Four Years Later: A Hospital CEO's Reflection on Superstorm Sandy

Located on the barrier island of Long Island,New York,the physicians and staff of the NuHealth health-care system know they are at risk when hurricanes and other major storms make landfall, unleashing their force on anything in their paths.

That’s why they are vigilant in their disaster preparations and recovery plans. NuHealth’s 19-story building—the tallest structure on the island—with its 530-bed, tertiary care trauma center and community health system, is a hub for EMS Telemetry Control and the Nassau County Fire and Police Academy.Its roof is full of antennas that provide communications for an array of integrated state and federal emergency agencies.

In 2012, despite NuHealth being ready for almost anything,Superstorm Sandy’s impact was astounding. Now, nearly four years later, CEO Victor Politi, MD, reflects on the experience.

“Superstorm Sandy taught us a lot,” he says. “Like all hospitals and health systems, we must be vigilant in our preparations, but given our location and risks, we must be even more cognizant of staying ready.”

Dr. Politi adds,“Our team is more aware now of how vulnerable we are here on the island. We take it very seriously when major storms are forecast.”

Well in advance of Sandy, NuHealth had been actively tracking the storm. Adhering to FEMA’s federal disaster training guidelines, they had developed comprehensive plans. A key step in following those plans was establishing an incident command center. NuHealth kept it functioning for three weeks—before, during, and after the storm.

When it became clear Sandy would make landfall literally on top of them, NuHealth enacted its five-day plan, including contacting suppliers (food, gas, etc.), testing generators, and taking other steps to ensure the hospital could function for 10 days to two weeks without any deliveries.

It also evaluated patients to determine who could be safely discharged and/or transferred to other hospitals not in the storm’s path. This,Dr. Politi explained, was done so NuHealth could receive a potential surge of patients with storm-related injuries. They contacted union representatives to make sure staff members could hold shifts overnight so they would be on premises to work the next morning. They also helped staff make transportation plans.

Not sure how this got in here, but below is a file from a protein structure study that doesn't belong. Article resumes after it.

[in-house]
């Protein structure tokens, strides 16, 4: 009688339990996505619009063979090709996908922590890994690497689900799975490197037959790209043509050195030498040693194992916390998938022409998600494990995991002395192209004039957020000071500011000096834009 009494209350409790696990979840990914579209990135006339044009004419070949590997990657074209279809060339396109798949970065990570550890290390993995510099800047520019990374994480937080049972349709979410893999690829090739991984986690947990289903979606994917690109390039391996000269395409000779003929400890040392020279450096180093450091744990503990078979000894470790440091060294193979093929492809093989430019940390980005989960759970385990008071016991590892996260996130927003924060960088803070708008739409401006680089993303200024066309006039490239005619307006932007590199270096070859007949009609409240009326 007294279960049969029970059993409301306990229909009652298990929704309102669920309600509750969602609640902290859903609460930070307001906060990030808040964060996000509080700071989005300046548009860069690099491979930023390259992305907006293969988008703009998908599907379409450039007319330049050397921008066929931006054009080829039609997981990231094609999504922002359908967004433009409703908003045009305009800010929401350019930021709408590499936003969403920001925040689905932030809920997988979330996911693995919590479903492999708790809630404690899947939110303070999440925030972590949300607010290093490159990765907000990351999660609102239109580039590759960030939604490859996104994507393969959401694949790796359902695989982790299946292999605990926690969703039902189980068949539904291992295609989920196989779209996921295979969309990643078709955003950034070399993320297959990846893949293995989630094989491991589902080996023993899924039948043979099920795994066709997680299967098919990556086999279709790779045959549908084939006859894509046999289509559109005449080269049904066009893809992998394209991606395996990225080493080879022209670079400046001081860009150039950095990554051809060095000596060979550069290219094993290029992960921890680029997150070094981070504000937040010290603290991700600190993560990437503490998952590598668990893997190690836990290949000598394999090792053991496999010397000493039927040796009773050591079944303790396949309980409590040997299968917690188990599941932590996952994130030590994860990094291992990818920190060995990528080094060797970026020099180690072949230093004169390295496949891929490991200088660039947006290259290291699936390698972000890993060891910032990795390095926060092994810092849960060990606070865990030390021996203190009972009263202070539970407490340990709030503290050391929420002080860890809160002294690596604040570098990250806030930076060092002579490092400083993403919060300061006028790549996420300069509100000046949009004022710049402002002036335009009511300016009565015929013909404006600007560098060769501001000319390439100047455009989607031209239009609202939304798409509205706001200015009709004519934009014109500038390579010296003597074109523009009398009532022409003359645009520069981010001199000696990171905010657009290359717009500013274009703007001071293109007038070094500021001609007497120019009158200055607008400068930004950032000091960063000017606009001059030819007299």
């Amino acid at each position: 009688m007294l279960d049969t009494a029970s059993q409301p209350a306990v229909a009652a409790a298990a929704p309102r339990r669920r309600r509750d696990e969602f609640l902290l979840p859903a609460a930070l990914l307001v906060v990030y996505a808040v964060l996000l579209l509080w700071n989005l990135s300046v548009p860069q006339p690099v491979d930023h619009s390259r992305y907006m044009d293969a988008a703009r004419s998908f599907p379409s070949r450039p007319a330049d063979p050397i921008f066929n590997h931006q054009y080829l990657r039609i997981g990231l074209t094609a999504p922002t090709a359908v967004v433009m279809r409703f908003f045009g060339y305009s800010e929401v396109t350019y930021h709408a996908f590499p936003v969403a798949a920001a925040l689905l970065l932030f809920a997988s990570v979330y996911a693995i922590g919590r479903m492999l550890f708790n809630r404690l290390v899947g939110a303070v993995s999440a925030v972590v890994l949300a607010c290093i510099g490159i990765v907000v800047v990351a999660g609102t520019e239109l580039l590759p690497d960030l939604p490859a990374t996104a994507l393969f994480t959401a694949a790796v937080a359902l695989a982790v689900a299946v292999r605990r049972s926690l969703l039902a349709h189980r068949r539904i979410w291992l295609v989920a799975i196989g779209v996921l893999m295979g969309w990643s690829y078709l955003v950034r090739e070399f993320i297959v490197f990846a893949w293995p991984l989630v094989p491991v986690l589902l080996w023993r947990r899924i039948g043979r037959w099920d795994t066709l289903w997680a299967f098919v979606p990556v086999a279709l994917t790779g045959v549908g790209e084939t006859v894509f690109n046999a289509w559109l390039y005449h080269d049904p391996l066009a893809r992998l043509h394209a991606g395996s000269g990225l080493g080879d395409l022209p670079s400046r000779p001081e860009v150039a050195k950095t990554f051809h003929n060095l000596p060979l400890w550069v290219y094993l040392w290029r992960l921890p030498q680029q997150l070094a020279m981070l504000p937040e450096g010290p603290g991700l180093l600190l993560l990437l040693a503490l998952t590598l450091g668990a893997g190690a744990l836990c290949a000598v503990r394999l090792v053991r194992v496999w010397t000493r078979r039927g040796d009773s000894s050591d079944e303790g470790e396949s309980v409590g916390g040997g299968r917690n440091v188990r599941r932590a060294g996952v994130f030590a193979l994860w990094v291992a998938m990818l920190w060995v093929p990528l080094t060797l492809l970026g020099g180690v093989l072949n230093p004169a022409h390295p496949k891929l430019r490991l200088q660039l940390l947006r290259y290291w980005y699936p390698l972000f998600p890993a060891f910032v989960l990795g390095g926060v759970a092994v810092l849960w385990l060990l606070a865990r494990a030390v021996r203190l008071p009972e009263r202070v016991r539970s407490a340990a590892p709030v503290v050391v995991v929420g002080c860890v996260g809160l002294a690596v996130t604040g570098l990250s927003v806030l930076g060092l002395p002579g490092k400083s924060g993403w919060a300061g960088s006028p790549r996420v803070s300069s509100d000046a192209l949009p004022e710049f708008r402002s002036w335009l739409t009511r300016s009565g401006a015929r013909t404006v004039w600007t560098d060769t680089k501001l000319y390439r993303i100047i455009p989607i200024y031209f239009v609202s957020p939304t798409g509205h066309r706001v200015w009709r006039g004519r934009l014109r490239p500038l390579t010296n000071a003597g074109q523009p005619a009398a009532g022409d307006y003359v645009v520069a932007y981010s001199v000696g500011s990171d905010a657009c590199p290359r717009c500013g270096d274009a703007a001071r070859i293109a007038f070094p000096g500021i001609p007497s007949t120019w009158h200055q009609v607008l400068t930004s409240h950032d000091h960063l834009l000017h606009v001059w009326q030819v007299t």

Another important step was coordinating with federal, state, and county emergency management. Because NuHealth’s facility is located above the flood plain, it was designated a central care destination so it could handle patients from hospitals and nursing homes at risk for flooding.

When the dust finally settled, estimates of Sandy’s devastation, as of 2015, indicated about $75 billion in damage, a total surpassed only by Hurricane Katrina. At least 233 people in eight countries were killed along the path of the superstorm—117 of them in the US. This makes it one of the costliest natural disasters on record in the United States, according to IHS Global Insight, a forecasting firm.


Thinking back on the experience, Dr. Politi is pleased with how his organization performed. “I’m very proud to be a part of the NuHealth team everyday, but especially during times of crisis!” He notes that many of his staff members live on Long Island, and many of their homes were either seriously damaged or destroyed. “Our staff members were both victims and first responders, but they really stepped up. They came to work despite being in very difficult conditions.”

Dr. Politi adds that the support people give and receive in small towns is well-known, but,“This is the big city, and people really were there for each other.”

Other examples of having each others’ backs could be seen in the legions of carpools getting staff members to and from work, in physicians transporting patients, and in the NuHealth leadership team serving staff meals. Staff members also willingly worked in capacities they never had before, and Dr. Politi says they performed admirably.


After the Sandy experience, NuHealth’s post incident survey of physicians and staff revealed that  communication was the number one weakness—especially the inability to communicate with staff about work scheduling. This was due to power outages making it difficult to recharge cell phones. Ultimately, they sought assistance from the state Department of Health to help facilitate communication and so they could adequately contact and deploy staff.

Another area targeted for improvement was transportation— specifically getting staff to and from work. This was due to impassable roads, as well as gas shortages on the island. The NuHealth team has addressed this by purchasing new four-wheel-drive vehicles and working with gas stations to get special gas vouchers so health-care staff can be at the head of the line in emergencies.

Along with pride in his team, Dr. Politi takes a pragmatic view of how a leader—be it a CEO, COO, or physician—should look at disaster preparation. “I’m an ER doctor, so it didn’t get to me personally,” he says. “It’s just another mission we had to accomplish.” He adds that with every problem, there’s a solution. “You just sit down and come up with a plan. And you must be able to think around obstacles and plan ahead for the known and unknown.”

Although Dr. Politi, his team, and the community found nothing to joke about concerning the hurricane and its impact, he wryly observes, “Seven babies were delivered during the hurricane, but none were named ‘Sandy.”